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When too many toys are a big distraction

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Young girl playing with toys


It’s not unusual for parents to complain that their children have too many toys – and those complaints are usually centred around the issue of clutter.

But a study by the University of Toledo in Ohio, US, found that having an abundance of toys is not a great thing in other ways: it prevents children from being as creative as they can be.

Researchers invited 36 toddlers to play in a room for 30 minutes. They were given four toys, and then they were given 16 toys. The study revealed the children were more creative when they had fewer toys and they also played with those toys for twice as long.

Lead author Dr Carly Dauch told the journal Infant Behaviour and Development that when 16 toys were made available, it seemed to interfere with duration and depth of play, as additional toys may have created a source of external distraction.

German researchers, Elke Schubert and Rainer Strick conducted experiments in the 1990s where toys were taken away from a nursery for three months. A few weeks later, children had managed to readjust their play, and became more social and creative. Their findings were published in the book The Toy-free Nursery.

Dr Yeshe Colliver from Macquarie University’s Department of Educational Studies said the question of how many toys we should be giving our children is one that many parents would think about from time to time.

“It’s easy to see that having a lot of toys provides too many distractions, and it also raises questions about the quality of the toys,” Dr Colliver says.  

“If you’re giving children a small selection of toys, the studies show that it will extend the period of time in which the kids play and that is very beneficial, compared to giving them a lot of toys that becomes too distracting.

“I also think in today’s day and age another thing to consider is the number of distractions potentially in the room the child is playing in.

“For example, if a parent is on their mobile phone and receiving notifications.  What they’re doing is modelling behaviour to their children. There have been some interesting studies that also looked at toy play with TV in the background, which found that toddlers were distracted from their toy play and played for shorter periods of time due to being distracted by what was happening on TV, so that’s also something to consider.”

When it comes to early childhood education and care, Dr Colliver said there’s a strong tradition of favouring “open ended” versus “closed ended materials".

“A typical closed ended toy is a puzzle, where it’s got one use; there’s only one way to put a puzzle together,” Dr Colliver says.

“You might see some children pick up a puzzle and play as a character, if there happens to be a piece that’s shaped like a character. For example, my two-year-old has a puzzle of a rocket ship and it has little pieces in the shape of astronauts and he likes to play with those.

“An open ended toy could be something like a stick, so it’s more about the child’s imagination. It can be a sword, or an umbrella, a line in the road, or a ship that you set sail on. So it provides a greater range of opportunities for the child to project their imaginative play onto.

“It’d be interesting to see a study where the focus was on the quality of the play and also how long those interactions were sustained and how many uses the child found for different objects.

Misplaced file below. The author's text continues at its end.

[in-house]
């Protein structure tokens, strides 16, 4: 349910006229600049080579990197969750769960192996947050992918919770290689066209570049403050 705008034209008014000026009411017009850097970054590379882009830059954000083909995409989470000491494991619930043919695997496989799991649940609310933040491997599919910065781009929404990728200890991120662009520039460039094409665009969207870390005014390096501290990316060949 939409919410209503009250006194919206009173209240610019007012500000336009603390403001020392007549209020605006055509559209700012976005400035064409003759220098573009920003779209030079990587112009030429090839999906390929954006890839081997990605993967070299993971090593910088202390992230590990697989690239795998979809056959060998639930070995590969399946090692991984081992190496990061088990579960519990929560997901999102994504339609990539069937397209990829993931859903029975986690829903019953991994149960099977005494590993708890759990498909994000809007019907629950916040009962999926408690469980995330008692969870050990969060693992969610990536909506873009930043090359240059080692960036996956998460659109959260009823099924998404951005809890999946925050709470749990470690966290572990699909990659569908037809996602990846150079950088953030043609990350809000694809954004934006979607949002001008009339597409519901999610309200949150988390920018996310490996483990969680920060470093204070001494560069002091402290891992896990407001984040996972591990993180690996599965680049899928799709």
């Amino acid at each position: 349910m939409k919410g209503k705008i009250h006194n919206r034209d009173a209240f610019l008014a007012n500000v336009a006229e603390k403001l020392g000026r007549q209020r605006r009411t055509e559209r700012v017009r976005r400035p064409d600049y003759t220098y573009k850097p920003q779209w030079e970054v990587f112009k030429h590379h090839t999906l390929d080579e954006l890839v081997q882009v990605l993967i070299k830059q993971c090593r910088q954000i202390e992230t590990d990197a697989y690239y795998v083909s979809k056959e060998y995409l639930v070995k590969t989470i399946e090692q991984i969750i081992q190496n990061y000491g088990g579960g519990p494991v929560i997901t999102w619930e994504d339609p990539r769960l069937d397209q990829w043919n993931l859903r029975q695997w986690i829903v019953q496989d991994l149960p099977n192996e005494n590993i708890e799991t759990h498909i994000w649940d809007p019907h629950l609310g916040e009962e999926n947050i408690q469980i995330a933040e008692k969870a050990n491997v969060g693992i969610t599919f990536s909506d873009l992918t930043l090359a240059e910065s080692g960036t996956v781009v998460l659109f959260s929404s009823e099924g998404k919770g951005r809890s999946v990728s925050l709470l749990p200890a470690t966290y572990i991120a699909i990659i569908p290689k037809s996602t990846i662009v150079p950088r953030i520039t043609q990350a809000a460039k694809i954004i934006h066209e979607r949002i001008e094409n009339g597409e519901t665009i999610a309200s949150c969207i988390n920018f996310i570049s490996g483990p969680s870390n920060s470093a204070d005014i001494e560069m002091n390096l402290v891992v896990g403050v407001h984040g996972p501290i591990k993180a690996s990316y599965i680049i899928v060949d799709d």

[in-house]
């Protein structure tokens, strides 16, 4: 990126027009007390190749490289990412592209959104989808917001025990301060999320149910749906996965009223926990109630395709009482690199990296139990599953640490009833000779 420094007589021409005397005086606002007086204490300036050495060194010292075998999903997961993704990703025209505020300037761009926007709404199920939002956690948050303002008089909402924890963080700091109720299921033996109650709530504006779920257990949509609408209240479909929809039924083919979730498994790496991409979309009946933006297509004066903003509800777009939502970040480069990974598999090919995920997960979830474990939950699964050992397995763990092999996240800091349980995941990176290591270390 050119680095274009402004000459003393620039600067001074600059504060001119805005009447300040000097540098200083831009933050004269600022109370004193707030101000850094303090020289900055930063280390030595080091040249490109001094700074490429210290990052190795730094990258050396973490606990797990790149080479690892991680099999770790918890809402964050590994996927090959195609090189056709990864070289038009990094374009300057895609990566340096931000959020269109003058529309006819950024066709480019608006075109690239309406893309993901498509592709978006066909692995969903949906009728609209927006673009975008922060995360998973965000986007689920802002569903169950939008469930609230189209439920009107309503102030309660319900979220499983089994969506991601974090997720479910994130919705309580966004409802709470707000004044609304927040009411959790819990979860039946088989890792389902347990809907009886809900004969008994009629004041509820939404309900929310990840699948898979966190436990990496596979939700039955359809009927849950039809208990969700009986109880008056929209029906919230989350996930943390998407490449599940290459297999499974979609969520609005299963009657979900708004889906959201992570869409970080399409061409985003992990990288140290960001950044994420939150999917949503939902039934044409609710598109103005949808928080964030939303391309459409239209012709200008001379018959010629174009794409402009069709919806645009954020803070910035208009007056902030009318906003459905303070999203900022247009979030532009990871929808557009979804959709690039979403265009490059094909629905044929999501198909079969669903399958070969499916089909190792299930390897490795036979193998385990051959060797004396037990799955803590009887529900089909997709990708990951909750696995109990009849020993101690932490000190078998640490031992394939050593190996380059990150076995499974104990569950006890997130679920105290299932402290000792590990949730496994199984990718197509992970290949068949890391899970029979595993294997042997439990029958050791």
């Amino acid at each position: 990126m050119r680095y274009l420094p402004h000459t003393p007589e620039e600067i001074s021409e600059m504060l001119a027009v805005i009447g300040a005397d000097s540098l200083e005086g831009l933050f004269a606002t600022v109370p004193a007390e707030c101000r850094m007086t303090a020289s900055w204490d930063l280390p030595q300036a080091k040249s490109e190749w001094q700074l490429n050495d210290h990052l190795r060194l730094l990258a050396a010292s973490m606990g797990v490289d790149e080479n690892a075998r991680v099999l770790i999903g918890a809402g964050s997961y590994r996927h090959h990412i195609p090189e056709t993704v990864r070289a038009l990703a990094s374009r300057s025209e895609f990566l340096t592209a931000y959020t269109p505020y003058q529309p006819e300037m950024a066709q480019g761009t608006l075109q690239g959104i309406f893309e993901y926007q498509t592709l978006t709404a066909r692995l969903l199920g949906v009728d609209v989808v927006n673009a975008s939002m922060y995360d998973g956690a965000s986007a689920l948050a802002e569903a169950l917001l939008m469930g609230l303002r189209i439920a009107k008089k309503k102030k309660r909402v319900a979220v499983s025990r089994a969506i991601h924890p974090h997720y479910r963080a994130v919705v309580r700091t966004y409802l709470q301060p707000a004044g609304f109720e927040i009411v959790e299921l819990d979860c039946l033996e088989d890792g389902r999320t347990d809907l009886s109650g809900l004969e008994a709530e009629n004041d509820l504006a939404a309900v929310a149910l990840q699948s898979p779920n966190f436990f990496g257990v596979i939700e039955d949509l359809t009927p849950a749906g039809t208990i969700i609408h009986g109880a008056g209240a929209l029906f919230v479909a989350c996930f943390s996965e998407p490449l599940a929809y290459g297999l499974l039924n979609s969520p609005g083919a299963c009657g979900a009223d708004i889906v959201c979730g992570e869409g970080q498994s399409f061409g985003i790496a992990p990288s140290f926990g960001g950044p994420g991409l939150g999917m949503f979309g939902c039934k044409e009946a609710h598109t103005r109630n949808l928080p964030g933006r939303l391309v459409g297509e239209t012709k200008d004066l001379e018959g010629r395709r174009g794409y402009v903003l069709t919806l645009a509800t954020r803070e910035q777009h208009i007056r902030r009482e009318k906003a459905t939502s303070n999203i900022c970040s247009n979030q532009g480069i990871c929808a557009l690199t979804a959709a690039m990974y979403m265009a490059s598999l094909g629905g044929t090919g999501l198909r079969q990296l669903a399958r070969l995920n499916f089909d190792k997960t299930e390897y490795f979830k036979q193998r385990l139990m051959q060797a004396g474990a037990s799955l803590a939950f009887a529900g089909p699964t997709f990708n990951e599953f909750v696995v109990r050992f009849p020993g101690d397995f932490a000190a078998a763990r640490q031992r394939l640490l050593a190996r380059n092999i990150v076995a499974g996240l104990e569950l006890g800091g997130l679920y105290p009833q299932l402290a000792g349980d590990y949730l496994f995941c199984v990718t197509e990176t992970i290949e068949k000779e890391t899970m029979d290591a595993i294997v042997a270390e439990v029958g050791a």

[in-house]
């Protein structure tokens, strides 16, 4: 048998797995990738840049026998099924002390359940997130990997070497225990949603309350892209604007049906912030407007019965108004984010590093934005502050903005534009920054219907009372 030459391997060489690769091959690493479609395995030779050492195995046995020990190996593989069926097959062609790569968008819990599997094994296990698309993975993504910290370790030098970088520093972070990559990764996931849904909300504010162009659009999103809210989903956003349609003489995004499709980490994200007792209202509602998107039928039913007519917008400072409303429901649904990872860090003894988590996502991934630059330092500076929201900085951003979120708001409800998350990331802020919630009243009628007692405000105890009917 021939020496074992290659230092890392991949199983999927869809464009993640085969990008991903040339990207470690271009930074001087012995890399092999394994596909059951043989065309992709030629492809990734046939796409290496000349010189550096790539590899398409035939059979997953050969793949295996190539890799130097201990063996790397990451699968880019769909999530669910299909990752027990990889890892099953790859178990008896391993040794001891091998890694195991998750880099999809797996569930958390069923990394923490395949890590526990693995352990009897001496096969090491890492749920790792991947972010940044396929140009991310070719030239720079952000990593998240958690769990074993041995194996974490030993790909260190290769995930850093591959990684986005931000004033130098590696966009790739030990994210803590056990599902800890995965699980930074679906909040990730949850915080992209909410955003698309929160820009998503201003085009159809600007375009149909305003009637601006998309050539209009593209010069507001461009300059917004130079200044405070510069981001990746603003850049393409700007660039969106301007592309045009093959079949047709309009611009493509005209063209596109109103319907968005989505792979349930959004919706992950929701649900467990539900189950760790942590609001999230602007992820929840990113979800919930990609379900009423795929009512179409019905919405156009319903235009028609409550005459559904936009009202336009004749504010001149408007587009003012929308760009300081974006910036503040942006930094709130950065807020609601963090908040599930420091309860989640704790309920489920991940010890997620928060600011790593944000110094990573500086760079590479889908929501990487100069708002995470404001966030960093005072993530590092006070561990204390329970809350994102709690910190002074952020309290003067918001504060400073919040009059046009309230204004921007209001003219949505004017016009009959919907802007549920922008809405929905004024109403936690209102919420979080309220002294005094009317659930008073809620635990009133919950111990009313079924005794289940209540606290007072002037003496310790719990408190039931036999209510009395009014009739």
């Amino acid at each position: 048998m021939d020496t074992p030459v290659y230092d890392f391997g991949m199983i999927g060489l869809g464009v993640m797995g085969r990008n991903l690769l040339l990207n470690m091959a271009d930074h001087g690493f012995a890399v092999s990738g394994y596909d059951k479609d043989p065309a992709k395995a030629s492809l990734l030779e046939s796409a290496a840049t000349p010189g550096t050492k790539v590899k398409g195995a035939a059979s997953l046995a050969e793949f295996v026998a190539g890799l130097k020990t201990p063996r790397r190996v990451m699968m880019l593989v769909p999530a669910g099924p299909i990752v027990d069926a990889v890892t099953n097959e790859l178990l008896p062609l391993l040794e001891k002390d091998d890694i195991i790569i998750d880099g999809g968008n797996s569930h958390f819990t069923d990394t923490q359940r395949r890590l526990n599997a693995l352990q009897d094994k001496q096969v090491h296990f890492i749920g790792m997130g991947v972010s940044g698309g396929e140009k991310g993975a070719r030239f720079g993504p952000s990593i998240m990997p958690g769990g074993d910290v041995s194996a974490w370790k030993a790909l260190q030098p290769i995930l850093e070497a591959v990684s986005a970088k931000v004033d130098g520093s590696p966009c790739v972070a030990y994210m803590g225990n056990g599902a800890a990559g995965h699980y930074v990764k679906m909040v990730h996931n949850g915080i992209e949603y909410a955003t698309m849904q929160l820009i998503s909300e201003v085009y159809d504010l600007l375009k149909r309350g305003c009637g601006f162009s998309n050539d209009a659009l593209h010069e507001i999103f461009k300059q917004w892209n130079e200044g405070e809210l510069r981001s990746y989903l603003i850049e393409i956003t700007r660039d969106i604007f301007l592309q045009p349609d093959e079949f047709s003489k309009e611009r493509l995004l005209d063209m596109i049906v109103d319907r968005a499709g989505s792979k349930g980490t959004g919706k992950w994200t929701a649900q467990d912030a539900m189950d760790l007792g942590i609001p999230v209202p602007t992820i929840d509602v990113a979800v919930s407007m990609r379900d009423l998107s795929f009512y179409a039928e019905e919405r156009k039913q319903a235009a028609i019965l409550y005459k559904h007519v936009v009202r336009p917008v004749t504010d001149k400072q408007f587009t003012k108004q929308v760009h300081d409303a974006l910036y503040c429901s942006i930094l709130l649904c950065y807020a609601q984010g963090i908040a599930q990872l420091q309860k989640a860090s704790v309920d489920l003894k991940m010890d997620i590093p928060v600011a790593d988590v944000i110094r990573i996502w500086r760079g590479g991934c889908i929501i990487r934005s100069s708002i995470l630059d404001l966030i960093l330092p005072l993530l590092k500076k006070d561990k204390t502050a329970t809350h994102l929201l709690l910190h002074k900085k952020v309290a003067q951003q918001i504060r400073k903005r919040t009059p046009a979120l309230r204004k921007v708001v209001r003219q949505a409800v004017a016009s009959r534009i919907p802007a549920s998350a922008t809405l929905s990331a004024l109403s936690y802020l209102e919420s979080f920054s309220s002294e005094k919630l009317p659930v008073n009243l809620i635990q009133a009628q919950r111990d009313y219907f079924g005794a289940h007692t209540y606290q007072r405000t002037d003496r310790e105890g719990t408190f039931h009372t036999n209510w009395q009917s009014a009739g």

“I think you’d definitely find differences between objects that just do one thing versus those that can be used in multiple ways.”

If you’re giving children a small selection of toys, the studies show that it will extend the period of time in which the kids play and that is very beneficial, compared to giving them a lot of toys that becomes too distracting.
Dr Yeshe Colliver

Dr Colliver believes many parents feel anxious about whether they’re providing enough opportunities for their children to thrive – both in terms of play as education and play as entertainment.

“I think that’s a delicate thing to balance in many ways but possibly one creative thing to do is to keep many toys in storage and only take out certain ones at certain times,” Dr Colliver says.

“This is something that’s done in early education that works very well. So they’ll have certain toys, put together thoughtfully by educators that might indicate certain types of play or they might be used in certain ways, but they’re still very open ended toys.

“It’s about providing different ways of thinking about those same materials for children but also, because they’re open ended, its not limiting.  So you can really think about which toys you want to give your child and put other toys away for another time.”

What about the parents who are constantly buying their children new toys and find it difficult to stop treating them with “shiny new things”? Dr Colliver believes too much clutter is never ideal.

“We can all accumulate too many toys and clutter is quite off putting and not very stimulating of creativity. So I’d suggest the best way for parents to deal with toys is to not have too many out at the same time.  Just keep a few in the house and put the others away,” Dr Colliver says.

“It’s a good idea because you create a novelty effect of an old toy coming back into the playroom. 

“You could decide to have ‘toy A, B and C’ in January but, by February they’re put away until July when they appear again with ‘toy Z and Y.’ Sometimes the children will have forgotten they even had that toy to begin with and it will feel very new again.”